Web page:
Not every host suffers from this issue, of course, but the issue runs deeper than that. If you take a default CPanel install (with no Webmin), you'll almost certainly have the following services not only running by default, but exposed to the outside world

  • Apache
  • An FTP daemon 
  • Named
  • SSH daemon
  • MySQL
  • Exim
  • Courier

Do you know what each of these are? Do you know whether you actually need them? On a webserver, you'll definitely be in need of Apache, but if you're not going to use FTP or SSH why have them available? Most users certainly won't need MySQL to be accessible from anywhere but the server itself.

It's commonly understood within the tech community that you only run and expose the services that are strictly necessary. Identifying which services those are requires an understanding of what the service does, and who actually needs to be able to access it.

The more services that are available, the greater the attack surface. The greater the attack surface, the more chance an attacker has of finding and exploiting a weakness. Sadly, no software is bullet-proof, so we have to work to mitigate the risks.

 



Bring in the Professionals

You may feel perfectly competent at managing your server using CPanel, and there's no reason you shouldn't be able to complete most regular tasks with it. But when the server is first configured, don't make the mistake of assuming it's no different to regular maintenance. Your hosting provider has made choices for you, and you don't know what the questions were, let alone the answers.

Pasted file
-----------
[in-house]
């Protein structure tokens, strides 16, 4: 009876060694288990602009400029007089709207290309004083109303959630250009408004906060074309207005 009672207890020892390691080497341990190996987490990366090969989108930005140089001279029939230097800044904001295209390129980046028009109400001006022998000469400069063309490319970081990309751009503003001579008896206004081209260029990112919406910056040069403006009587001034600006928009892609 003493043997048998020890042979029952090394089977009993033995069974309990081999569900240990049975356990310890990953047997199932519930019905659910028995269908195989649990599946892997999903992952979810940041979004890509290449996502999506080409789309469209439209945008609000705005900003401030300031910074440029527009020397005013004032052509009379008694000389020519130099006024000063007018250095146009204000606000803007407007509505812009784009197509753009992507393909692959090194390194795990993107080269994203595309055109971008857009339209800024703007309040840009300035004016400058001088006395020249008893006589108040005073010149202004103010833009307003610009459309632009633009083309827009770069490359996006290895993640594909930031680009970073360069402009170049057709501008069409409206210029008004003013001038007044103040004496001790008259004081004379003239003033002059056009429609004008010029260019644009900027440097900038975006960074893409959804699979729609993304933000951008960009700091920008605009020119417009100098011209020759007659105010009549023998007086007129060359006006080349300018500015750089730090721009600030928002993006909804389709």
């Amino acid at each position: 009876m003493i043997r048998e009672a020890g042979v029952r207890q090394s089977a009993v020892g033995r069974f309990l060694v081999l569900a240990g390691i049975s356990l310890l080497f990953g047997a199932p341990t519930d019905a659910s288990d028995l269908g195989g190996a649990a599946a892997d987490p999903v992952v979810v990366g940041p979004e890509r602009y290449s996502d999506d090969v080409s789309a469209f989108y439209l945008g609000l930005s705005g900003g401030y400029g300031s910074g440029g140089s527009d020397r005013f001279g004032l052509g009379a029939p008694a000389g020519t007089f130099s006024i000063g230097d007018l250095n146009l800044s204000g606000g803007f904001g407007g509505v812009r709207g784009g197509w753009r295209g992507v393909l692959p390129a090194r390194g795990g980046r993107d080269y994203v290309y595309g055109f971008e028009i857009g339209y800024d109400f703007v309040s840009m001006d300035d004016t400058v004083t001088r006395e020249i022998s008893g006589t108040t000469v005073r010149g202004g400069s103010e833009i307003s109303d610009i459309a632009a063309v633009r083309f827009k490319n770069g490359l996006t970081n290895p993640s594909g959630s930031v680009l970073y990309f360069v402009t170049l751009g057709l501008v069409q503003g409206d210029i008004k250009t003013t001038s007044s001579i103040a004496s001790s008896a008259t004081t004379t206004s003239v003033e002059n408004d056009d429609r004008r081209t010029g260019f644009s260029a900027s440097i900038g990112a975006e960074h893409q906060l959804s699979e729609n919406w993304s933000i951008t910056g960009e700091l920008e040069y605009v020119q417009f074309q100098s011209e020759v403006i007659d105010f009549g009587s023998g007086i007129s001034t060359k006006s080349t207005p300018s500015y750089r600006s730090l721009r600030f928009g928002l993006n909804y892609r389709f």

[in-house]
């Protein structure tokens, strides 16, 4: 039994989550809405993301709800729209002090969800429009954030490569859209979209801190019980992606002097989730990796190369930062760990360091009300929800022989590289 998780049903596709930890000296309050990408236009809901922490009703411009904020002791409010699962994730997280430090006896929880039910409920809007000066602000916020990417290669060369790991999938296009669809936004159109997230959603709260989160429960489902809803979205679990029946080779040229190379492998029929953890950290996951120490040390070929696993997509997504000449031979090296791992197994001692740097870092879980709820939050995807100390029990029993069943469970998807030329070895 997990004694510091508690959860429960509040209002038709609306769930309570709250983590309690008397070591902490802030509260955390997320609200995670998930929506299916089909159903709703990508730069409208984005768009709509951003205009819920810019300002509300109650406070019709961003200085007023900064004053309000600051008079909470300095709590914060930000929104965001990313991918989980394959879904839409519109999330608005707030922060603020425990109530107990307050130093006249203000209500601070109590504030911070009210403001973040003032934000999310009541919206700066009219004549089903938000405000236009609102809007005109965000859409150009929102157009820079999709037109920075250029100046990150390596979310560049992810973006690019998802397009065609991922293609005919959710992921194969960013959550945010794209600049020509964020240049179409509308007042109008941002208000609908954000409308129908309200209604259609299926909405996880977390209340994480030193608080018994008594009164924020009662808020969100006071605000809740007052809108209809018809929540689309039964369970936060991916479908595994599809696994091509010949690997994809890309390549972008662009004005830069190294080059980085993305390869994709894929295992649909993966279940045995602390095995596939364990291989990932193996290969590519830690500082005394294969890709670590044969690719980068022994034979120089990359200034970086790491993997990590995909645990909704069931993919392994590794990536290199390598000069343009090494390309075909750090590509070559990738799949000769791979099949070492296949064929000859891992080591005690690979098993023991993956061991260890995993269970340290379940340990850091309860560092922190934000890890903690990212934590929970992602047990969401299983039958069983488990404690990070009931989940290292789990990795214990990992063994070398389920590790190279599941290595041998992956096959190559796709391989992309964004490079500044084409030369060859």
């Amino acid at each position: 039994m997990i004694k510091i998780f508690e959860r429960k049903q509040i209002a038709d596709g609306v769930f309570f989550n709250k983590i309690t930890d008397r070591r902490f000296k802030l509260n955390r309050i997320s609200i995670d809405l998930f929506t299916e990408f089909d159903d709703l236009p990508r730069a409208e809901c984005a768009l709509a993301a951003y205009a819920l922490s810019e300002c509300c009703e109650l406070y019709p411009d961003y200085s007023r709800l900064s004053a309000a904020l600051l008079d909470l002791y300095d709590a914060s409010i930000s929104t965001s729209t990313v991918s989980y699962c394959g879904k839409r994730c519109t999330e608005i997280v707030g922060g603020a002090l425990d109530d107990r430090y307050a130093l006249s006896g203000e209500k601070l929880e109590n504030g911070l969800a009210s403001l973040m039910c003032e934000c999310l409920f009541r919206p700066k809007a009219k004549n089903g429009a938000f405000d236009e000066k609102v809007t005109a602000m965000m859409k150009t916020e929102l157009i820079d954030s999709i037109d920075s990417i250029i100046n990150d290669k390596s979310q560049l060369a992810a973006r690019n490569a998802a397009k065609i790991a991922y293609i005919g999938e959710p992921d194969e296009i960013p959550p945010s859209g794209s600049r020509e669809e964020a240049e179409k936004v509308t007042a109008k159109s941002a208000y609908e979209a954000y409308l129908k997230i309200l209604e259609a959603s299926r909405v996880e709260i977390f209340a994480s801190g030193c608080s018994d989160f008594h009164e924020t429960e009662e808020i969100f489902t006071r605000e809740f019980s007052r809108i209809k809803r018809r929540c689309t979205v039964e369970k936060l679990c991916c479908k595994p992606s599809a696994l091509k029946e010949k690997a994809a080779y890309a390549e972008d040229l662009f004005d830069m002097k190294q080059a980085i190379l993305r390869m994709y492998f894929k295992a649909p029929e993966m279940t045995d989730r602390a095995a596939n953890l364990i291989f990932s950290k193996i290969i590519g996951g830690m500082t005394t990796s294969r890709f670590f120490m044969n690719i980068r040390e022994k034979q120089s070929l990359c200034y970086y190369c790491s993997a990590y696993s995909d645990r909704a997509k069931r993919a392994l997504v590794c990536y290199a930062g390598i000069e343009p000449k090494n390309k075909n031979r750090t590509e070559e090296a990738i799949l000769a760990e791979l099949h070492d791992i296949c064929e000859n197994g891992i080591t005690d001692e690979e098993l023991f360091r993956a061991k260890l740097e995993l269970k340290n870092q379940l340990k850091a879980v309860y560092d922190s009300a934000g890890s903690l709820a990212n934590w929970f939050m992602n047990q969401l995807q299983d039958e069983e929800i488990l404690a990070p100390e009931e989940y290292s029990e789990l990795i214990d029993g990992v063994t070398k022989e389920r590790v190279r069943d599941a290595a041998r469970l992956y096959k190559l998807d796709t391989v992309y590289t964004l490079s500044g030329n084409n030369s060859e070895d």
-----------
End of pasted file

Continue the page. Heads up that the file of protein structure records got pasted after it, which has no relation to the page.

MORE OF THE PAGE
By all means, set the server up the way you want it, but at least ask a professional to check the server to see if anything's been missed. It's far more expensive to bring someone in to clean up after you've been compromised than it is to pay someone to check a server's configuration. The former could well take days, whereas the latter is likely to take a few hours at most.

The fact of the matter is, you can perform as many security tweaks as you like, but if there are services exposed unnecessarily then there's a fundamental flaw in your security model. It is these flaws that attackers exploit.

 



Conclusion

Hopefully this article has opened your eyes to the potential risks inherent in configuring a server without a full understanding of what you are doing. IT is an area where it's easy to seem elitist without meaning to, so I hope I've avoided that pitfall, but it's a fast moving sector and things change. It's our job to stay up to date with the latest development, and if you don't work in IT you've probably got better things to be doing! CPanel and it's ilk make things far easier for you, but simplicity can only be safe if it's built on a foundation of solid security. It's that foundation which you need to be sure has been built correctly, and the only way to be sure is to ask a professional to do it (or at least appraise your work).